Economic inactivity of young people aged 16-24: Definition, reasons and potential future focus

Report brings together evidence on inactivity and build knowledge on the reasons for inactivity amongst young people aged 16 to 24. In this report, we used published ONS data and have summarised the main results from existing published qualitative research for Scotland and the UK in the last 5 years

Summary infographic


Infographic text description below:

Overall trends

35.8% of young people 16-24 were economically inactive representing a decrease of 4.1 percentage points compared with the same time period in 2021 (i.e. January to December). In addition, this is lower in Scotland than in the Uniter Kingdom as a whole.

For gender: higher inactivity rates in men than women (37.8% vs. 33.8%)

For age: 16-19 had higher inactivity than young people in the 20-24 age band (52.6% vs. 24.6%)

For disability: in 2022, 54.9% of inactive 16-24 young people were disabled

Barriers and Reasons for inactivity

The graph shows changes in reason for inactivity across the years (between 2008 and 2022) from caring responsibilities to long-term sickness.

Qualitative evidence explores four key elements:

  • Health: physical and mental illness as factors, and the role of disability in inactivity rates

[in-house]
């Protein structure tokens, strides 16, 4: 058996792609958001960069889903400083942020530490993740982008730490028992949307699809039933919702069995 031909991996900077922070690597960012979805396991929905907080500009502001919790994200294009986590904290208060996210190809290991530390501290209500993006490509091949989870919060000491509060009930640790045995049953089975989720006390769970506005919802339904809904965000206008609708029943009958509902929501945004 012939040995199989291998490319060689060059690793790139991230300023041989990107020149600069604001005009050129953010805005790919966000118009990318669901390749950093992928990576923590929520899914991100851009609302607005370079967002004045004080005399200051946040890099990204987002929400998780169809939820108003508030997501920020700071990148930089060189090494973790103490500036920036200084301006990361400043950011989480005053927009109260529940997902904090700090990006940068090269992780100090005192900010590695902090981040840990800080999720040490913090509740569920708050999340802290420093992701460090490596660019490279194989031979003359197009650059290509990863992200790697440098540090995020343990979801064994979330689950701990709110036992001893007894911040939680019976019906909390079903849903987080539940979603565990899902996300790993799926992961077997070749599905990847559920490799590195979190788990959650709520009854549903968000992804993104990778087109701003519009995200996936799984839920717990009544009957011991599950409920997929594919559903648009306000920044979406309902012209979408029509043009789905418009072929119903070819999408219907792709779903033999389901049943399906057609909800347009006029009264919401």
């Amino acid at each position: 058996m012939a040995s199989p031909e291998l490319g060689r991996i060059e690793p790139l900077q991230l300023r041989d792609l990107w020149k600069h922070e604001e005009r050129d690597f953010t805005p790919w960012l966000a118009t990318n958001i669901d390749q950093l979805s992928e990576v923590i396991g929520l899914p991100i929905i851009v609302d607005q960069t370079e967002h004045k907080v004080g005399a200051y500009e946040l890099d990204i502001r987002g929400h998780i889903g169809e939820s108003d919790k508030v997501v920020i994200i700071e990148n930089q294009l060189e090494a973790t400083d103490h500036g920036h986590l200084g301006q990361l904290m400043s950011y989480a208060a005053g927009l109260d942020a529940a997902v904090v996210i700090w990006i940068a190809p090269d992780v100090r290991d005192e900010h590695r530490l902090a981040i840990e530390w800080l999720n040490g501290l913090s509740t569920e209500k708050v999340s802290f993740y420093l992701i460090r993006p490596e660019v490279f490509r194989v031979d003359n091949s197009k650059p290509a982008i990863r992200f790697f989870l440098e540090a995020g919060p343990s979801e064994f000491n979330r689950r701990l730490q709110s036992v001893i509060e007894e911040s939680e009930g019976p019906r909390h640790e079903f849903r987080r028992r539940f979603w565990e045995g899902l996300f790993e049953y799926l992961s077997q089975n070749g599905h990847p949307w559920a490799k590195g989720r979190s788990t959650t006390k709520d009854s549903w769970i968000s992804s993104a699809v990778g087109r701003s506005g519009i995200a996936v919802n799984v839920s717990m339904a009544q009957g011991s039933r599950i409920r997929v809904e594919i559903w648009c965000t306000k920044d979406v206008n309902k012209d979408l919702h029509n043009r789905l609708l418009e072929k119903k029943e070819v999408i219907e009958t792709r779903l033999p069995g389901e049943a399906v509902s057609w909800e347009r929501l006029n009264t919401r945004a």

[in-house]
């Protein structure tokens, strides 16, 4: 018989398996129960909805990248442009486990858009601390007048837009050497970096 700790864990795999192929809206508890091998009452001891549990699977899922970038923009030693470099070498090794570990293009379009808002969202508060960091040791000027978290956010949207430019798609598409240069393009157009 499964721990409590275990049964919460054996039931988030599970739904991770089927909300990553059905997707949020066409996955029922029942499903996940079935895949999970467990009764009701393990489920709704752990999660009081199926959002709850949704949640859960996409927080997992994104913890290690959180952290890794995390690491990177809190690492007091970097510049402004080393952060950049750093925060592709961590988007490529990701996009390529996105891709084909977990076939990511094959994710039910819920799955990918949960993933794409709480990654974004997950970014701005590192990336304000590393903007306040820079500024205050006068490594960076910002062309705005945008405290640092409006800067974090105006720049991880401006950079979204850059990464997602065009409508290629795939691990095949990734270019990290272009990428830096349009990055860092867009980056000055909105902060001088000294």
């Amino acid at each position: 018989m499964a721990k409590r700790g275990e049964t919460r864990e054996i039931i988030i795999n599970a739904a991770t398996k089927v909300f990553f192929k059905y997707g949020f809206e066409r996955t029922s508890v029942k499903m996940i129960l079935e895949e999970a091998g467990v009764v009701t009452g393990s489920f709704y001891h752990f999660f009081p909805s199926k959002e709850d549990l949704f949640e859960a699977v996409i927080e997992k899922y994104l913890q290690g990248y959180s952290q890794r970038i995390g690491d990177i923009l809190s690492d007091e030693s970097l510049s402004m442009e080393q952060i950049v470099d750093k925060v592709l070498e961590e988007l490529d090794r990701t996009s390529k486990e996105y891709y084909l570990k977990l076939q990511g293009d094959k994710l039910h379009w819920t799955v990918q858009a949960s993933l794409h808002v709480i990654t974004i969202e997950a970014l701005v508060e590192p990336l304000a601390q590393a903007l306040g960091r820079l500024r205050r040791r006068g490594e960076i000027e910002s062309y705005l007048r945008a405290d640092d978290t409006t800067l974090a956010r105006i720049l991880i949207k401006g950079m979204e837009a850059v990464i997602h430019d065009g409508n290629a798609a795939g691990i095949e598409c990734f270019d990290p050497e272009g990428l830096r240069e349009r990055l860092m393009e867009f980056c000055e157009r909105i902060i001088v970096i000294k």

• Location: qualitative evidence explores the role that lack of opportunities place in rural areas
  • Personal experiences: feelings of discouragement from available opportunities and lack of confidence and work experience affect ability to engage with the labour market
  • Support and financial difficulties: lack of emotional and financial support, particularly for women with children, to enrol in employment

Gaps in evidence

There is limited use of the available open data. There is also lack of evidence on:

  • How individual factors such as location, gender, ethnicity, affect inactivity
  • In-depth reasons for inactivity
  • How willingness to work or previous work experience relates to inactivity levels

Future research

Some topics worth exploring would be:

  • Mental health
  • Socioeconomic factors
  • Knowledge of the education system
  • Opportunities available to young people
  • Individual factors (e.g. aspirations)

It would also be relevant to have a better understanding of how these topics interact with each other – i.e. intersectionality and cumulative effects.



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